Janice Porter | "self portrait"
Janice Porter | “self portrait” | 1970s? (I think Janice did this at RISD)

The odd way news travels today … a task to update a broken link to Janice’s website turned into the discovery that, nearly a year ago, she died. Breast cancer. She’s gone. And — as I look around my house — not gone. Strange how she has been and is with me every day, her work on my walls, never far out of view. Brave strokes, joy with a tinge of terror. A mother of lovingkindness.

1985. Howard Liebhaber (another dear one gone too soon) was teaching Janice and me typesetting on Mergenthaler Linotype machines at Blue Ink. He didn’t know much more than we did, so he spent most of his time napping while Janice and I struggled with Merg ABORT messages. We went dancing, talked over stovetop espressos at her Powderhorn Park apartment, son Jai playing nearby. She was always so far ahead. Immersed in life. Willing to love, however messy, while I was busy shoring up my defenses.

When Howard and I started Smart Set, she gave us “coffee cups laughing.” Twice, as it turned out, after a cleaning crew tossed the original in an overzealous sweep one night. I bawled. With typical off-handed ease, Janice said not to worry. A week later she turned up with a second drawing.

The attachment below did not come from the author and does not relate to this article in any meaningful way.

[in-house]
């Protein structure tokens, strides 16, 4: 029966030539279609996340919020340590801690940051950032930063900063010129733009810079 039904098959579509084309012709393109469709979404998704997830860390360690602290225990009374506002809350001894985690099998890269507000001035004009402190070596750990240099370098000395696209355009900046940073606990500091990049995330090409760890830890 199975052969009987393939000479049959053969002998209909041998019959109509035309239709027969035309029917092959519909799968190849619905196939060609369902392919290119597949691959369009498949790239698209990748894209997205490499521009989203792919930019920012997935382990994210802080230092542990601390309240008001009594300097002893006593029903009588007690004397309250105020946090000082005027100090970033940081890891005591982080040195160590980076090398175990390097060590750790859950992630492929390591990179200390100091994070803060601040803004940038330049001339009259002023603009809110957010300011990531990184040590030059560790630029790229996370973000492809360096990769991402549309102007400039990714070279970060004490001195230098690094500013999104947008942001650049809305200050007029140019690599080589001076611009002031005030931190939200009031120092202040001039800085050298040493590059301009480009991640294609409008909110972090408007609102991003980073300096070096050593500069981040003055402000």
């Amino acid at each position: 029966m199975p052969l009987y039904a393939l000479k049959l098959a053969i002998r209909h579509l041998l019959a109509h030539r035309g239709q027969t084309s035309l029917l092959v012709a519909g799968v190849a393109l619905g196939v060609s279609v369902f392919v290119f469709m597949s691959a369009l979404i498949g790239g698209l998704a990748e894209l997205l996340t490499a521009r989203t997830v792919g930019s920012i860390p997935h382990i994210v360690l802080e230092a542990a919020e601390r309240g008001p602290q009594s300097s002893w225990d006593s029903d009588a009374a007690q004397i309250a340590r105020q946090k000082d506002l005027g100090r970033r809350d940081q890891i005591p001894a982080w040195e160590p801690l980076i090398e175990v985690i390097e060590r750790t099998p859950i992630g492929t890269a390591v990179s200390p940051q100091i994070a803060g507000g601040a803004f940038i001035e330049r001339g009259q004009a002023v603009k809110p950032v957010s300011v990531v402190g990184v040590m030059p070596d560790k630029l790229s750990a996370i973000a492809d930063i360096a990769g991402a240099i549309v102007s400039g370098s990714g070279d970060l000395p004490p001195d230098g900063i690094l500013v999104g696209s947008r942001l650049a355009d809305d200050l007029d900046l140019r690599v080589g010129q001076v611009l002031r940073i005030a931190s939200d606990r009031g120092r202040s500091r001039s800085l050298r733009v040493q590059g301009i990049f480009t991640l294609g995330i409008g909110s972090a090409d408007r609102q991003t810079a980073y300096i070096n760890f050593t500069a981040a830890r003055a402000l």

Janice Porter | "coffee cups laughing" | pencil on paper | 8 x 10 | 1985
Janice Porter | “coffee cups laughing” | pencil on paper | 8 x 10 | 1985

But her ease was not easy. After I moved to Boston, we exchanged a few letters: “I’m falling apart, without much free time to do so,” she once wrote. A year later: “Have thrown my hands up in the air about me, my life. … I’m dissembling and assembling me now continually. … I’m also letting my work life break open. … I’m looking at grad school and perhaps college-level teaching, something I think I could enjoy as I grow old…”

She and her family moved to Chico, California, where grad school and teaching at CSU pushed her art to the next place. I followed her exhibitions through her website, but otherwise we fell out of touch. She knew how much her work meant to me, but the ache in my gut, heart, throat says that I wouldn’t mind the chance to tell her one more time.

Janice Porter, 2001
Janice Porter, 2001

Re-reading her letters today, this line strikes me  — especially the question mark planted in the middle: “Interesting how we live with confusion but die (?) with some certainty.” I didn’t think much at the time about that question mark. But I’d like to think that, somewhere inside those parentheses, she’s alive.

* * *

some of the Janice Porter artwork and imagery that accompanies me

video of Janice Porter’s book “Glow”

“Mementos: The Stuff She Carried,” the most recent of many columns by Anthony Peyton Porter, Janice’s husband

Chico News & Reviews Arts Devo tribute to Janice